Looks like I have some work to do!
I grew up with a Nintendo 64, so when it came to 3D platformers, my life was filled with the likes of Mario and Donkey Kong. On the other side of the coin, many of my friends’ childhoods existed in the realm of the PlayStation, where their 3D platformer fixes came from Crash Bandicoot and Spyro the Dragon. When the bandicoot got his series of remakes, the question on everybody’s mind was whether or not Spyro was next. Of course, in 2018 the answer to that question wound up being ‘yes,’ when Spyro Reignited Trilogy was finally announced. Having never played a Spyro game, these new trips into the world of dragons piqued my interest, but I wanted to wait until a Switch release so that I could take them with me on the go. Was this a worthwhile decision? Overall, I’d say yes.
Spyro Reignited Trilogy is, as one would expect, a set of full remakes from the ground up of Spyro The Dragon, Spyro 2: Ripto’s Rage, and Spyro: Year of the Dragon - originally released in 1998, 1999, and 2000, respectively. These remakes are complete with re-recorded voice lines, remastered music, and a brand new, upgraded look for everybody populating Spyro’s world. Certain quality of life mechanics from later titles that were not originally present in the first game, such as your dragonfly companion pointing the way towards nearby gems, were retroactively added, as developer Toys For Bob has attempted to bring these relatively dated games into modern times.
In Spyro the Dragon, you play as the titular character, travelling the land of dragons to stop the evil plot of Gnasty G’norc, who has imprisoned all of Spyro’s fellow dragons in crystal. In Ripto’s Rage, Spyro is summoned to the land of Avalar in order to stop the evil Ripto and his goons from taking over. In Year of the Dragon, Spyro must travel the worlds to recover dragon eggs after they’re stolen by the evil Sorceress. Each game has its own unique villain, setting, and charming cast of side characters to interact with, but overall they each have roughly the same flow. Spyro enters a world hub, gathers the various collectibles in each level, and heads off into the next world hub to rinse and repeat.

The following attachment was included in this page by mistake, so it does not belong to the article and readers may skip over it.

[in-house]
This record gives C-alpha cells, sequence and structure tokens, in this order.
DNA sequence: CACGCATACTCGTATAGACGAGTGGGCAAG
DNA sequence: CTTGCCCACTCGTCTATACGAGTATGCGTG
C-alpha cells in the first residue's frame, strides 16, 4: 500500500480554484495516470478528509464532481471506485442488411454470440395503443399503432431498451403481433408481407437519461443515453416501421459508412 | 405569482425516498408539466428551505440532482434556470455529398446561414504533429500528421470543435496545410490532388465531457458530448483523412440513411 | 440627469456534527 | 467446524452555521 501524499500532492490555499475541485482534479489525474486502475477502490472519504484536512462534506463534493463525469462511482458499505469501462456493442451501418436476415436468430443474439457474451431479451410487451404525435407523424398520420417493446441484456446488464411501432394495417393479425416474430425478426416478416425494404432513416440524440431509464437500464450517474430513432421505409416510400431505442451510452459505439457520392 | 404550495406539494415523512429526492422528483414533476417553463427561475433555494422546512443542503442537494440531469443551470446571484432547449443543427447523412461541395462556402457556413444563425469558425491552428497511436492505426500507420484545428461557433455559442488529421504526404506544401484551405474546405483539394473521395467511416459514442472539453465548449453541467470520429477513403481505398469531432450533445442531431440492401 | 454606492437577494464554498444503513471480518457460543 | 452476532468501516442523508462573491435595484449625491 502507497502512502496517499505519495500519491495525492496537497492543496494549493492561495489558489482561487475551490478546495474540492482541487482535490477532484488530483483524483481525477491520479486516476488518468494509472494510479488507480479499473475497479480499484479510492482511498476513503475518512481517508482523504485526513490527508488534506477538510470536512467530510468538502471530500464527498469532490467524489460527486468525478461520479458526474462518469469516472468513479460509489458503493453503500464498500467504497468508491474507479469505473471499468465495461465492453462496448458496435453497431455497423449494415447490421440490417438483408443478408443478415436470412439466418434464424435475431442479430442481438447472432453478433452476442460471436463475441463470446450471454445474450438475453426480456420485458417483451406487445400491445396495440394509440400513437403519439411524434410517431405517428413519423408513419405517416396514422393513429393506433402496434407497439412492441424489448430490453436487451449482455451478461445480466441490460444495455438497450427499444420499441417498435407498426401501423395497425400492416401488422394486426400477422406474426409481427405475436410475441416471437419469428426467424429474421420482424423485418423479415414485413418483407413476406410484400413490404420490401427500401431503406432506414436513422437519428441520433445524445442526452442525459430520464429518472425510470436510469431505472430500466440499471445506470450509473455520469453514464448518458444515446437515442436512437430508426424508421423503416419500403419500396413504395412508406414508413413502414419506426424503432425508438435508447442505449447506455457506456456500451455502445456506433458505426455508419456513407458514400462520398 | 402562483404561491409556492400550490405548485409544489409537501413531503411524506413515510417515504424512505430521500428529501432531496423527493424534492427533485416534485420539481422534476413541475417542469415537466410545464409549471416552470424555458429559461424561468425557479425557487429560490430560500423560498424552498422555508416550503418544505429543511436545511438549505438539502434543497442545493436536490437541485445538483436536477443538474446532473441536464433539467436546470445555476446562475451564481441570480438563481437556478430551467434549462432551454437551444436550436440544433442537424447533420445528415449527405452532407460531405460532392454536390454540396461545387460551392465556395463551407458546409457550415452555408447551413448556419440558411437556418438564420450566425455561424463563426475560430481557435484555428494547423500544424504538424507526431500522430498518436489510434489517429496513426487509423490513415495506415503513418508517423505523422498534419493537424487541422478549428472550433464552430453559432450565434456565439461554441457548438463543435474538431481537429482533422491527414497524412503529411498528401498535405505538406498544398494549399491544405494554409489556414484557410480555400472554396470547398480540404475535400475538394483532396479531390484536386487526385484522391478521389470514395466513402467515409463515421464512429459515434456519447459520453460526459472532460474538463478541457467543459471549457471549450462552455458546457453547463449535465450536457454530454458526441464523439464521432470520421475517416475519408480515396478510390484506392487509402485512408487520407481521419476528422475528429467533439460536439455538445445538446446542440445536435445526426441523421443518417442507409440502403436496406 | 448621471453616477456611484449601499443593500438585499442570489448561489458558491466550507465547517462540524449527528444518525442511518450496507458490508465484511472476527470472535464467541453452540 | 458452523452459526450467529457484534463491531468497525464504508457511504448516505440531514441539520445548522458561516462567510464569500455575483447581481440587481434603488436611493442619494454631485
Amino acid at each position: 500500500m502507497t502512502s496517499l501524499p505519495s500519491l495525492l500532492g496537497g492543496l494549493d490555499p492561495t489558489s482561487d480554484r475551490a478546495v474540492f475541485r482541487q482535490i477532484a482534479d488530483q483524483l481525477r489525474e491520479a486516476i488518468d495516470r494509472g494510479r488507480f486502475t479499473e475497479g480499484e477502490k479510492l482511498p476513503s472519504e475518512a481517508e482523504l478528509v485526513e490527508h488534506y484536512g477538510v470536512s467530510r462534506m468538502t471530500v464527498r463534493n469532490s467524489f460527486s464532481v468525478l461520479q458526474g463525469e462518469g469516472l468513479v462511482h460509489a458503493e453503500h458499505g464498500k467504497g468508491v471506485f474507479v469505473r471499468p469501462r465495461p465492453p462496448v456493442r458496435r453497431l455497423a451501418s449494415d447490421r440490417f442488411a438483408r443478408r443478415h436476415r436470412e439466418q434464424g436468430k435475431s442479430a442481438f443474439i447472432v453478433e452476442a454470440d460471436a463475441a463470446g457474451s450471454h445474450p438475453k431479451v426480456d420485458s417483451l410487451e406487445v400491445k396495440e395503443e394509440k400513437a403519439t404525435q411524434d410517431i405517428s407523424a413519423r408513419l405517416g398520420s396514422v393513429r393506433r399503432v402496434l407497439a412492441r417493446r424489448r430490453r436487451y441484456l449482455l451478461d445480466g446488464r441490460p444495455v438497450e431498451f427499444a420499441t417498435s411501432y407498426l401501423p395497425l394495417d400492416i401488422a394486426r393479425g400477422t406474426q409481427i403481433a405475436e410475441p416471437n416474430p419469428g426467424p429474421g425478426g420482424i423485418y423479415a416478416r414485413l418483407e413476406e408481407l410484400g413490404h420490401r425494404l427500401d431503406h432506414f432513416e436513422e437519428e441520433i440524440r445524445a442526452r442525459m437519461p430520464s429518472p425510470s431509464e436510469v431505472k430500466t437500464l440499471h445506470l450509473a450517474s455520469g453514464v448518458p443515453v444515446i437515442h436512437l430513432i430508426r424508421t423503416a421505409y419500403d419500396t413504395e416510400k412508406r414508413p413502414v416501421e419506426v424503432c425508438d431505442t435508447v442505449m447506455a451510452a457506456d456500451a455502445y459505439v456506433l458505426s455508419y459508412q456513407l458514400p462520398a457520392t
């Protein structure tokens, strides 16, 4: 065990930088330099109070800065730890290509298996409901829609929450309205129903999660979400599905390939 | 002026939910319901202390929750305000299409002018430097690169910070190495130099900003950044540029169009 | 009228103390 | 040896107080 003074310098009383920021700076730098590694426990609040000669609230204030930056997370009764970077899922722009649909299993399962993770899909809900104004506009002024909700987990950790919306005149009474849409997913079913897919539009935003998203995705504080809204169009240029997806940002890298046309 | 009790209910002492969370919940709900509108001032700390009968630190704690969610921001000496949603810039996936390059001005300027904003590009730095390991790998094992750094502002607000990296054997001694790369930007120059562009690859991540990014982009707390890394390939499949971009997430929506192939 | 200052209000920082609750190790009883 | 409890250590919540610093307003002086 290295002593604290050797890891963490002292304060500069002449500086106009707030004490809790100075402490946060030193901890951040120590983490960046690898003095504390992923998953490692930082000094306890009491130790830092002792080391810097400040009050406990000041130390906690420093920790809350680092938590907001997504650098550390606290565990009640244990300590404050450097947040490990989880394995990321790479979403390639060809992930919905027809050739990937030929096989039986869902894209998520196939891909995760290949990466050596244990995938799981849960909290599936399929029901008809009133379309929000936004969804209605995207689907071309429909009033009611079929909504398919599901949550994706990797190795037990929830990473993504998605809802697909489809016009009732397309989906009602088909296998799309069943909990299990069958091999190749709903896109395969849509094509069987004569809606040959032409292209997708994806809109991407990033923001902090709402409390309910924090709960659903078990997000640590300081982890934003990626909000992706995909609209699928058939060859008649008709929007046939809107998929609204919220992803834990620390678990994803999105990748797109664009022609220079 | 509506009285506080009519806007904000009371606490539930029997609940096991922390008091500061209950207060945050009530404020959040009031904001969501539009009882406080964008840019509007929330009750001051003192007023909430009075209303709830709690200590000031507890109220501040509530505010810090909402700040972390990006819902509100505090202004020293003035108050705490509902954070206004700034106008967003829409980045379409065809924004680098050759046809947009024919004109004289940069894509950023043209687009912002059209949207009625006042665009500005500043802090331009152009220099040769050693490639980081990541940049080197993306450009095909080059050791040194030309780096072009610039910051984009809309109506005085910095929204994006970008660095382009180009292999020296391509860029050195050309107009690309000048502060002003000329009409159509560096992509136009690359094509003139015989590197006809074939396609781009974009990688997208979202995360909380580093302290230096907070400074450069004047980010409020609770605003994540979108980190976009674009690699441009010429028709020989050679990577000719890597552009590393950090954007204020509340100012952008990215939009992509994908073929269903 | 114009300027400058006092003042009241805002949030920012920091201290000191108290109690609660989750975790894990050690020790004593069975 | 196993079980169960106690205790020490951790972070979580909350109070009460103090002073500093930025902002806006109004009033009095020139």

The most fascinating part of playing all three games is seeing how each one handles adding new mechanics. In the first game, Spyro has a fairly basic suite of abilities: he can breath a puff of fire, he can glide, and he can charge enemies with his horns. Ripto’s Rage adds more traversal abilities, such as climbing, swimming, or a brief hop at the end of a glide that really helps the level design shine. Year of the Dragon adds a cast of new characters that the player can control, such as Sheila the Kangaroo, who has an entirely different arsenal than Spyro’s set of skills. Each game may play roughly the same, but the small additions make each game feel fresh, even when played back to back. Controlling Spyro feels tight and responsive in every single game, though every jump to the next title improves this further.
While the games are overall quite a good time, they still have periods of feeling dated. You can especially see this with the boss fights, all of which range from unmemorable to downright frustrating. From projectiles that perfectly track you, to a complete lack of checkpoints mixed with instant death pits, these fights were where the games really heavily began to show their age. None of them had me itching to fight more bosses, and instead just felt like slogs holding me back from the platforming I had previously been enjoying.
In terms of performance, I was pleasantly surprised by how well the game seems to run on Switch. Outside of the occasional texture glitch that I wouldn’t have even noticed had I not been looking for it, the only time the game seems to struggle is on the loading screens between worlds. A visible slowdown and stutter can be seen pretty consistently, usually lasting a few seconds before levelling out and running like normal. These didn’t really bother me, as I wasn’t actually playing during a loading screen. When I was once again given full control of Spyro, everything seemed to work fine. Even in handheld mode, the game runs great, and in fact a majority of my time with Ripto’s Rage was played as such.
Spyro Reignited Trilogy feels like a game straight out of the late ‘90s because, well, in most ways it is. This could be seen as a good thing, as this type of 3D collectathon has been overall absent from gaming until very recently. In addition, those who grew up with the original trilogy will likely receive a healthy pump of nostalgia from receiving nearly the exact same game they remember from their childhood. This can also be seen as a bad thing, though. Video games have grown since those days, as they have improved and fixed problems that players have since labeled as dated. Overall, these remakes of the Spyro trilogy are great, and new and old fans alike will probably have a lot of fun with them. I know I did. But that doesn’t change the fact that certain bits and pieces of dated mechanics and designs do hold these games back ever so slightly from being almost as great in 2019 as they were in 1998.